Grenadiers shut out Spalding

IUS Horizon

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Coral Maybrier, freshman outside hitter, prepares to tip the ball into Spalding University’s defense during the second set. Maybrier ended the night with 14 of the Grenadiers 47 kills.

IU Southeast came off their two game losing streak with a hard fought victory over Spalding University, Sept. 27 in the Activities Building.

The Grenadiers battled to hold their lead throughout each set and eventually came away victorious, winning in three sets; 27-25, 25-22, 27-25. The Grenadiers dominated the game with kills, spikes and blocks.

Coral Maybrier, freshman outside hitter, and Jade Troutman, junior middle blocker, completed the night with a combined 29 of the Grenadiers’ 47 kills — Troutman with 15 and Maybrier with 14. Every member of the team ended the night with at least three spikes apiece. Meaghen Tompkins, sophomore setter, had a match-high with 33 assists for the Grenadiers.

Spalding’s Elisa Burkman, outside hitter, finished the game with a match-high of 16 kills. Morgan Wilson, freshman setter, had 31 assists for the Golden Eagles.

Maybrier said that every time she went up to for a spike she kept repeating the same things to herself.

“No tips,” Maybrier said. “Don’t just lollipop it. Just keep swinging, swinging. Put it down. Get this play over with and move on to the next one.”

Spalding took the first point of the game after returning IU Southeast’s serve. The first set was fast paced, and the Golden Eagles tried, but the Grenadiers quickly ended it with a win, 27-25.

The Golden Eagles attempted to rally back after the first set, and, once again, kept the score very close.

IU Southeast’s front row dominated with powerful spikes, resulting in 35 kills for the Grenadiers.

Spalding called its first time out with the score standing at 23-22. IU Southeast claimed the following point, causing the match to shift to game point.

Bridget Yates, Spalding head coach, called their second time out in a last minute effort to rally the team.

IU Southeast took the final point, 25-22.

During the third set, the lead shifted multiple times between the two teams.

The Grenadiers continued to hold on to their momentum and fought hard to keep the scoreboard in their favor. IU Southeast’s front row continued dominating defensively.

Lesley Drury-Prather, IUS volleyball head coach, called her first time out, with the score standing at 23-22, in favor of Spalding. IU Southeast rallied back and pushed the score to 25-24, when Spalding took their second time out of the set.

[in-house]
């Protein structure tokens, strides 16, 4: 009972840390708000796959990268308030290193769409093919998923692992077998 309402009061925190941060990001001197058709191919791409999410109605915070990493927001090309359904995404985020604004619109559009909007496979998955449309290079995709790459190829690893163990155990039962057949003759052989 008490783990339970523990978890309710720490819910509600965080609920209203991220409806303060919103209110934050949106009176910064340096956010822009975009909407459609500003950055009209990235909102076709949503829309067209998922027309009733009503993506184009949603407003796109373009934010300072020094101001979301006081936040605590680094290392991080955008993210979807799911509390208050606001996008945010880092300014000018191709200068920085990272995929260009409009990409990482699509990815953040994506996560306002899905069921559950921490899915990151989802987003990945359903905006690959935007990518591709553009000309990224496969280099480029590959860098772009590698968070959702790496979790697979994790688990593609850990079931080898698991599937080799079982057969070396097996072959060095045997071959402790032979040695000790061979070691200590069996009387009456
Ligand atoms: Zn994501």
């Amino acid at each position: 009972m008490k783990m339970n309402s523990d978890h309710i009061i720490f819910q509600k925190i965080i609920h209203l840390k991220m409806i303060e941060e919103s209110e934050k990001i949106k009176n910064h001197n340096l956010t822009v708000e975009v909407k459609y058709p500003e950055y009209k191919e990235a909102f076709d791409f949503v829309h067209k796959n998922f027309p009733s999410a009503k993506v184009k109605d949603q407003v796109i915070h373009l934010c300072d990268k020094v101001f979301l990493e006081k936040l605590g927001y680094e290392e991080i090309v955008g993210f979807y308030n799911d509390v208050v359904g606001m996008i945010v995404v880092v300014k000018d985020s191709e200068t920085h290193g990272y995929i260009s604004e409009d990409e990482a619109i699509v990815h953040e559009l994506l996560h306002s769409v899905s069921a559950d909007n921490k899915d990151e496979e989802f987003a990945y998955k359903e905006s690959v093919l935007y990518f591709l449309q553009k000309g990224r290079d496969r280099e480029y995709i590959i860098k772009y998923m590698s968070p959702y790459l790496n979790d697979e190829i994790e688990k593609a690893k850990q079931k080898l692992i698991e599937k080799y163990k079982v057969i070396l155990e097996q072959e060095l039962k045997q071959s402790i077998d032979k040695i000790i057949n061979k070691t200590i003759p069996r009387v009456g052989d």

Tensions were high as the Grenadiers served the final point into the Golden Eagle’s defense.

Both teams volleyed back and forth before Spalding mishit the ball and sent it out-of-bounds. IU Southeast came through with the win, 27-25.

Despite the strong victory over Spalding, Drury-Prather believed her team could have played better.

“Tonight was nothing like we had hoped,” she said. “We didn’t play as a team. I think we had a mindset that we could beat them, and so we just played like it would happen no matter however bad we played. We just kind of played with them and just let them control the tempo, which is not the way we play.”

Maybrier said the coaches kept telling the team the same things over and over again.

“Just don’t give it to them because we’ve pushed this far with it,” Maybrier said. “Don’t let them have it. Keep fighting. Just take it from them.”

Drury-Prather re-emphasized Maybrier’s statement.

“We just told them to stick with what works,” Drury-Prather said. “There were some plays that really worked for us, and we just told them to stick with that, but, for some reason, we still had a hard time sticking with that. The girls weren’t doing a good job at listening to our instructions, so we said the same things over and over. We were basically just saying do not play with them, you control the tempo, and it just didn’t happen tonight.”

Drury-Prather agreed the team has things that need improving on.

“Communication, talking and listening. It’s a two-way street, and that’s one thing we don’t really get,” Drury-Prather said.

“We think that when we say communicate, they chat it up, but they don’t listen to each other. We go on these rollercoasters,” she said.

By KIM KERBY

Staff

kdkerby@ius.edu